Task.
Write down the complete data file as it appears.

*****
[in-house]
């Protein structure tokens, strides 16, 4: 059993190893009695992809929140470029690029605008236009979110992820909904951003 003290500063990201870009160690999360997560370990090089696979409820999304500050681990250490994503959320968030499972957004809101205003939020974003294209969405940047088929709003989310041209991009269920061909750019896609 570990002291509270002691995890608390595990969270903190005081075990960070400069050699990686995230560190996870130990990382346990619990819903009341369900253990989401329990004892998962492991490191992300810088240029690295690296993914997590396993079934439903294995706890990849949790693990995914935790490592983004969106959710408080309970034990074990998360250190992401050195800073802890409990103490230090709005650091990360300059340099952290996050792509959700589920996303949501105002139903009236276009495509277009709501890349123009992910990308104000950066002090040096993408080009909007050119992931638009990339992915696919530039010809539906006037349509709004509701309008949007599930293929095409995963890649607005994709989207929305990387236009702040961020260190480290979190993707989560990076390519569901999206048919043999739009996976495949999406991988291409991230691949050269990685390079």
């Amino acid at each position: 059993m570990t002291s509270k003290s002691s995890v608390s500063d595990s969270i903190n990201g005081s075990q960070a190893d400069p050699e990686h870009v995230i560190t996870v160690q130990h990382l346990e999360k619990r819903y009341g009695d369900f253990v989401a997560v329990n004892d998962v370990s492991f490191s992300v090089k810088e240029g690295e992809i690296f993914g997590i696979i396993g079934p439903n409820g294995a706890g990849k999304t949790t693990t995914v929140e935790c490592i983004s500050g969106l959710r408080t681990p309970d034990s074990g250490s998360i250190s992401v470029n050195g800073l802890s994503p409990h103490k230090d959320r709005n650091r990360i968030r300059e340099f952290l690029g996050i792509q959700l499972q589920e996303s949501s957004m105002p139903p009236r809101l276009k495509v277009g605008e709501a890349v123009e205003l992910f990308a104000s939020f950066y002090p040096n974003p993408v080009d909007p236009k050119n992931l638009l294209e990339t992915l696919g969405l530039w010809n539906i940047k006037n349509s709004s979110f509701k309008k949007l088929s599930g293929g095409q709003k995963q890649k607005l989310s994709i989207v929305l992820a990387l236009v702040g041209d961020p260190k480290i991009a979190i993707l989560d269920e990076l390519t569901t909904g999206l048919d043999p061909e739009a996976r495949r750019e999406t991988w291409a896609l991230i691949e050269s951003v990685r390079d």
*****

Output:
[in-house]
């Protein structure tokens, strides 16, 4: 059993190893009695992809929140470029690029605008236009979110992820909904951003 003290500063990201870009160690999360997560370990090089696979409820999304500050681990250490994503959320968030499972957004809101205003939020974003294209969405940047088929709003989310041209991009269920061909750019896609 570990002291509270002691995890608390595990969270903190005081075990960070400069050699990686995230560190996870130990990382346990619990819903009341369900253990989401329990004892998962492991490191992300810088240029690295690296993914997590396993079934439903294995706890990849949790693990995914935790490592983004969106959710408080309970034990074990998360250190992401050195800073802890409990103490230090709005650091990360300059340099952290996050792509959700589920996303949501105002139903009236276009495509277009709501890349123009992910990308104000950066002090040096993408080009909007050119992931638009990339992915696919530039010809539906006037349509709004509701309008949007599930293929095409995963890649607005994709989207929305990387236009702040961020260190480290979190993707989560990076390519569901999206048919043999739009996976495949999406991988291409991230691949050269990685390079």
């Amino acid at each position: 059993m570990t002291s509270k003290s002691s995890v608390s500063d595990s969270i903190n990201g005081s075990q960070a190893d400069p050699e990686h870009v995230i560190t996870v160690q130990h990382l346990e999360k619990r819903y009341g009695d369900f253990v989401a997560v329990n004892d998962v370990s492991f490191s992300v090089k810088e240029g690295e992809i690296f993914g997590i696979i396993g079934p439903n409820g294995a706890g990849k999304t949790t693990t995914v929140e935790c490592i983004s500050g969106l959710r408080t681990p309970d034990s074990g250490s998360i250190s992401v470029n050195g800073l802890s994503p409990h103490k230090d959320r709005n650091r990360i968030r300059e340099f952290l690029g996050i792509q959700l499972q589920e996303s949501s957004m105002p139903p009236r809101l276009k495509v277009g605008e709501a890349v123009e205003l992910f990308a104000s939020f950066y002090p040096n974003p993408v080009d909007p236009k050119n992931l638009l294209e990339t992915l696919g969405l530039w010809n539906i940047k006037n349509s709004s979110f509701k309008k949007l088929s599930g293929g095409q709003k995963q890649k607005l989310s994709i989207v929305l992820a990387l236009v702040g041209d961020p260190k480290i991009a979190i993707l989560d269920e990076l390519t569901t909904g999206l048919d043999p061909e739009a996976r495949r750019e999406t991988w291409a896609l991230i691949e050269s951003v990685r390079d």